The advent of the twentieth century famously brought about new personal and political freedoms, including radical changes in voting rights and expressions of gender and sexuality. Yet writers and cultural critics shared a sense that modern life reduced citizens to automatons capable of interacting with the world in only the most reflexive ways. In Automatic, Timothy Wientzen asks why modernists were deeply anxious about the role of reflexive behaviors--and the susceptibility of bodies to physical stimuli--in the new political structures of the twentieth century.
Engaging with historical thinking about human behaviors that fundamentally changed the nature of political and literary practice, Wientzen demonstrates the ways in which a "politics of reflex" came to shape the intellectual and cultural life of the modernist era. Documenting some of the ways that modernist writers and their contemporaries mapped, harnessed, and intervened in a political sphere dominated by conditioned reflexes, Wientzen reads writers like D. H. Lawrence, Rebecca West, Wyndham Lewis, and Samuel Beckett in conversation with fields that include public relations, physiology, sociology, and vitalism. Ultimately, he justifies a reckoning with some of the most enduring preoccupations of modernist studies.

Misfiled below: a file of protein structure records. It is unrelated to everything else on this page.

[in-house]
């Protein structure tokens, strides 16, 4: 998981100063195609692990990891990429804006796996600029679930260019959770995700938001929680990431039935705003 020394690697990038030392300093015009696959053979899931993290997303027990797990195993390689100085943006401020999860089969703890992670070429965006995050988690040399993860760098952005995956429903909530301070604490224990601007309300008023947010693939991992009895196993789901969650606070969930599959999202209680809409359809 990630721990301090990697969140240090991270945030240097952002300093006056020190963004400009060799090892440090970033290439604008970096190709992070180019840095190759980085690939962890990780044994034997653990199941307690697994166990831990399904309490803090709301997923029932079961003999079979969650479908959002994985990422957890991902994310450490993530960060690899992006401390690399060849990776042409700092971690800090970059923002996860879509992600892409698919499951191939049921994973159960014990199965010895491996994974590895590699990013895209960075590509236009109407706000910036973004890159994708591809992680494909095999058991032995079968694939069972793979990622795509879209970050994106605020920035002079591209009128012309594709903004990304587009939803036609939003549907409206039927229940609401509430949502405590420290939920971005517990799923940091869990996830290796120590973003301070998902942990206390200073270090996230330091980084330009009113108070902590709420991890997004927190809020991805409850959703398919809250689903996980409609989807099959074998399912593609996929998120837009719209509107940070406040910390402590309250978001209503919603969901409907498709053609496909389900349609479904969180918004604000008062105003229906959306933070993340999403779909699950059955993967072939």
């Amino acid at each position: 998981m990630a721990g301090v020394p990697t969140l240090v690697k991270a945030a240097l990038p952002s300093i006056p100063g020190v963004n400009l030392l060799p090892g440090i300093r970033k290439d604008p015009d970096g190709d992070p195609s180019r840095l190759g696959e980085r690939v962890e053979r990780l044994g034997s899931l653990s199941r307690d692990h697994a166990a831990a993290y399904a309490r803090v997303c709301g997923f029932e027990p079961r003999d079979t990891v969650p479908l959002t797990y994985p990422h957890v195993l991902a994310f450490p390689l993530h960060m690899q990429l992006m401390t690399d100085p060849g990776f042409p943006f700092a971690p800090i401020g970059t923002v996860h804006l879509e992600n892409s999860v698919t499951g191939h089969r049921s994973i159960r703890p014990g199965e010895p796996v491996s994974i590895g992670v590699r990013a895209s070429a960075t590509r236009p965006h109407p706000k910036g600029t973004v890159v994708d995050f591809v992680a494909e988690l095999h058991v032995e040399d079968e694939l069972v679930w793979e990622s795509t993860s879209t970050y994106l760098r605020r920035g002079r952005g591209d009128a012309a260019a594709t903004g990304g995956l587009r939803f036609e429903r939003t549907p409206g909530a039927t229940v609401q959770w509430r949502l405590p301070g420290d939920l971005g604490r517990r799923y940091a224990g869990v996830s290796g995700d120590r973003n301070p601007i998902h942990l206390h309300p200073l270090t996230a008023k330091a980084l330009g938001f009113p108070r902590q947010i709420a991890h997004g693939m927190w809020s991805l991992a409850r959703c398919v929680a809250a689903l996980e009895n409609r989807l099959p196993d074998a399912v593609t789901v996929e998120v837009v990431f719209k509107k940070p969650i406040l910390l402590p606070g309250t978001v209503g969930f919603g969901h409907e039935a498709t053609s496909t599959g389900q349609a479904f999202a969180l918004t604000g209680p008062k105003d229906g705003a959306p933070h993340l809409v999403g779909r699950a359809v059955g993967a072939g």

Automatic further emphasizes the role of politics and science in the aesthetic projects of modernist writers. At a moment when political enfranchisement and the mass media promised new modes of freedom, agency, and choice, Wientzen argues that the modernist era was beset by apprehension about the conscription of liberty through the conditioning force of everyday life. Analyzing such thinking through a neglected archive about embodiment and reflex reveals modernists responding to the historically novel conditions of political life in the twentieth century--conditions that have become entrenched in the politics of our own century.